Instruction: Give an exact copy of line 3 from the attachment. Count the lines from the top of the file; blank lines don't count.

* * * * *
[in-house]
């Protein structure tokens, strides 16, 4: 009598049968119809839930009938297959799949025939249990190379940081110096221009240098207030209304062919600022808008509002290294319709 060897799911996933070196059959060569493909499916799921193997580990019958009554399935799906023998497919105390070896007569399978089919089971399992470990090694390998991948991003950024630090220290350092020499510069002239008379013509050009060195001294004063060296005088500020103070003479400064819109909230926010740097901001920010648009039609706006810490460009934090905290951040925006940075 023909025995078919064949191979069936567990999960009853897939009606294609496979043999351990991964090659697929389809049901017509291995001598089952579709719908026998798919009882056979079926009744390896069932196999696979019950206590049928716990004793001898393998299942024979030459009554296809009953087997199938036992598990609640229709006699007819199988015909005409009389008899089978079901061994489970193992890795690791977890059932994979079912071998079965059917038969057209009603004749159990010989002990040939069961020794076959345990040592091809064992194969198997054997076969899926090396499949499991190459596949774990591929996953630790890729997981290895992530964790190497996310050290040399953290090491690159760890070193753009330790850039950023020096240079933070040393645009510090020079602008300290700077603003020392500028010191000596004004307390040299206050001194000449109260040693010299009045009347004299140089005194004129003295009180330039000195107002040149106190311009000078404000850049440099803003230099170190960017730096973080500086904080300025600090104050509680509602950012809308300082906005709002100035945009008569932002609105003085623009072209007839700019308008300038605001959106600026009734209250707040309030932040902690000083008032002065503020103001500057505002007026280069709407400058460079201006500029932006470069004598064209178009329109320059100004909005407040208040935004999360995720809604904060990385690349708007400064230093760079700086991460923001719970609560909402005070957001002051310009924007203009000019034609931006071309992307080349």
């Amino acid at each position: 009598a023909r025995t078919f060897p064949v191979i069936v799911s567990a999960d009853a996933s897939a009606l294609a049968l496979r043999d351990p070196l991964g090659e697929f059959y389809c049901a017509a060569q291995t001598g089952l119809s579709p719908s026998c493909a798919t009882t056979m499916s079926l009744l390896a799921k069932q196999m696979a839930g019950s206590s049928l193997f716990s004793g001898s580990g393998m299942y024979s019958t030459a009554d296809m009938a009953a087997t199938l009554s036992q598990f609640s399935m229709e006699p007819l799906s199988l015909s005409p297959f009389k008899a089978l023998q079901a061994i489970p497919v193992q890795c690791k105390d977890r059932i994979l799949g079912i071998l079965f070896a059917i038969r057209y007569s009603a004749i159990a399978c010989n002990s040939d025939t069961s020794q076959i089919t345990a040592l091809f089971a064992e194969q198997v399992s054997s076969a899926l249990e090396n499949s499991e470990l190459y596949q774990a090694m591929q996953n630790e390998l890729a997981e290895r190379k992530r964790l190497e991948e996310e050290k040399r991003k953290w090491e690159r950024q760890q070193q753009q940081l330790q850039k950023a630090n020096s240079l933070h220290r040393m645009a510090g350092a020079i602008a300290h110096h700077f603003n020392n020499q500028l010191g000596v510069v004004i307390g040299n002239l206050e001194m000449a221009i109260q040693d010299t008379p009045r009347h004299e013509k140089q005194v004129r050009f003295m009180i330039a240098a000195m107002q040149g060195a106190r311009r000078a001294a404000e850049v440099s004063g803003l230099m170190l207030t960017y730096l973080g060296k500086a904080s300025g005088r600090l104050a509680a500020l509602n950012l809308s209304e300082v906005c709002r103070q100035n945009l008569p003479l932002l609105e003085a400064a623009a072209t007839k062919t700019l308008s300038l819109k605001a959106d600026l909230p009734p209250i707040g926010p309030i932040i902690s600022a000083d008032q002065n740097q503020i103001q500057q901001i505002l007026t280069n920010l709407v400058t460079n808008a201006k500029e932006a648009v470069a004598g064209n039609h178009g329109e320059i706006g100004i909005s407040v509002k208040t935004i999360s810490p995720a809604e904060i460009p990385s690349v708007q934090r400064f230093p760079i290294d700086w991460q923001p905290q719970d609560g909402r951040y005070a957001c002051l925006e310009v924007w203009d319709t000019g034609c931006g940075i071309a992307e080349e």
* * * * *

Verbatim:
């Amino acid at each position: 009598a023909r025995t078919f060897p064949v191979i069936v799911s567990a999960d009853a996933s897939a009606l294609a049968l496979r043999d351990p070196l991964g090659e697929f059959y389809c049901a017509a060569q291995t001598g089952l119809s579709p719908s026998c493909a798919t009882t056979m499916s079926l009744l390896a799921k069932q196999m696979a839930g019950s206590s049928l193997f716990s004793g001898s580990g393998m299942y024979s019958t030459a009554d296809m009938a009953a087997t199938l009554s036992q598990f609640s399935m229709e006699p007819l799906s199988l015909s005409p297959f009389k008899a089978l023998q079901a061994i489970p497919v193992q890795c690791k105390d977890r059932i994979l799949g079912i071998l079965f070896a059917i038969r057209y007569s009603a004749i159990a399978c010989n002990s040939d025939t069961s020794q076959i089919t345990a040592l091809f089971a064992e194969q198997v399992s054997s076969a899926l249990e090396n499949s499991e470990l190459y596949q774990a090694m591929q996953n630790e390998l890729a997981e290895r190379k992530r964790l190497e991948e996310e050290k040399r991003k953290w090491e690159r950024q760890q070193q753009q940081l330790q850039k950023a630090n020096s240079l933070h220290r040393m645009a510090g350092a020079i602008a300290h110096h700077f603003n020392n020499q500028l010191g000596v510069v004004i307390g040299n002239l206050e001194m000449a221009i109260q040693d010299t008379p009045r009347h004299e013509k140089q005194v004129r050009f003295m009180i330039a240098a000195m107002q040149g060195a106190r311009r000078a001294a404000e850049v440099s004063g803003l230099m170190l207030t960017y730096l973080g060296k500086a904080s300025g005088r600090l104050a509680a500020l509602n950012l809308s209304e300082v906005c709002r103070q100035n945009l008569p003479l932002l609105e003085a400064a623009a072209t007839k062919t700019l308008s300038l819109k605001a959106d600026l909230p009734p209250i707040g926010p309030i932040i902690s600022a000083d008032q002065n740097q503020i103001q500057q901001i505002l007026t280069n920010l709407v400058t460079n808008a201006k500029e932006a648009v470069a004598g064209n039609h178009g329109e320059i706006g100004i909005s407040v509002k208040t935004i999360s810490p995720a809604e904060i460009p990385s690349v708007q934090r400064f230093p760079i290294d700086w991460q923001p905290q719970d609560g909402r951040y005070a957001c002051l925006e310009v924007w203009d319709t000019g034609c931006g940075i071309a992307e080349e």